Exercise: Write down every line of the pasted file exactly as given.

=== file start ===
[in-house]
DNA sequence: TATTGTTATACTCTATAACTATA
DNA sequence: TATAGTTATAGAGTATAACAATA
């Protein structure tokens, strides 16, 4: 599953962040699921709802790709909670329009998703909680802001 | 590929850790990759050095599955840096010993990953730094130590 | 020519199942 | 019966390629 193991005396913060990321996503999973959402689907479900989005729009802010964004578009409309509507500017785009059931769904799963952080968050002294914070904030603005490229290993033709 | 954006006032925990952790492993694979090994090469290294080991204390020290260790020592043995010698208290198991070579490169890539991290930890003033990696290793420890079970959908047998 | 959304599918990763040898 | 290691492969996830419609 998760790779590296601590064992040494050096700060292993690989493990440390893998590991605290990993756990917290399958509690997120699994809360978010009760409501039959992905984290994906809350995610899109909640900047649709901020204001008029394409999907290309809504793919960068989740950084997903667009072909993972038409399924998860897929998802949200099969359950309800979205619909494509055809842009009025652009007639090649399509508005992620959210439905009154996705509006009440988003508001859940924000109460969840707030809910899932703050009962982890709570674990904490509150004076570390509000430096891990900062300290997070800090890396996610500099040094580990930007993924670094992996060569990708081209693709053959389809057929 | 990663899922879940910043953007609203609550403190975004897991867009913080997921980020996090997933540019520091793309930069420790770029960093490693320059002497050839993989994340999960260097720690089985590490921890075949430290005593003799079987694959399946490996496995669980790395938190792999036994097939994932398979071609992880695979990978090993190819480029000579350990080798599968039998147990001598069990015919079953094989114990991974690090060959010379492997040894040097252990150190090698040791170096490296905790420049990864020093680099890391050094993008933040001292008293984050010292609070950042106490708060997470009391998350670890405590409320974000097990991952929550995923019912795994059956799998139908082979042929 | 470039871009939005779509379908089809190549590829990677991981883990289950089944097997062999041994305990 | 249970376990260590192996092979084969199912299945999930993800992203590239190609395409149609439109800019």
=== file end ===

[in-house]
DNA sequence: TATTGTTATACTCTATAACTATA
DNA sequence: TATAGTTATAGAGTATAACAATA
């Protein structure tokens, strides 16, 4: 599953962040699921709802790709909670329009998703909680802001 | 590929850790990759050095599955840096010993990953730094130590 | 020519199942 | 019966390629 193991005396913060990321996503999973959402689907479900989005729009802010964004578009409309509507500017785009059931769904799963952080968050002294914070904030603005490229290993033709 | 954006006032925990952790492993694979090994090469290294080991204390020290260790020592043995010698208290198991070579490169890539991290930890003033990696290793420890079970959908047998 | 959304599918990763040898 | 290691492969996830419609 998760790779590296601590064992040494050096700060292993690989493990440390893998590991605290990993756990917290399958509690997120699994809360978010009760409501039959992905984290994906809350995610899109909640900047649709901020204001008029394409999907290309809504793919960068989740950084997903667009072909993972038409399924998860897929998802949200099969359950309800979205619909494509055809842009009025652009007639090649399509508005992620959210439905009154996705509006009440988003508001859940924000109460969840707030809910899932703050009962982890709570674990904490509150004076570390509000430096891990900062300290997070800090890396996610500099040094580990930007993924670094992996060569990708081209693709053959389809057929 | 990663899922879940910043953007609203609550403190975004897991867009913080997921980020996090997933540019520091793309930069420790770029960093490693320059002497050839993989994340999960260097720690089985590490921890075949430290005593003799079987694959399946490996496995669980790395938190792999036994097939994932398979071609992880695979990978090993190819480029000579350990080798599968039998147990001598069990015919079953094989114990991974690090060959010379492997040894040097252990150190090698040791170096490296905790420049990864020093680099890391050094993008933040001292008293984050010292609070950042106490708060997470009391998350670890405590409320974000097990991952929550995923019912795994059956799998139908082979042929 | 470039871009939005779509379908089809190549590829990677991981883990289950089944097997062999041994305990 | 249970376990260590192996092979084969199912299945999930993800992203590239190609395409149609439109800019």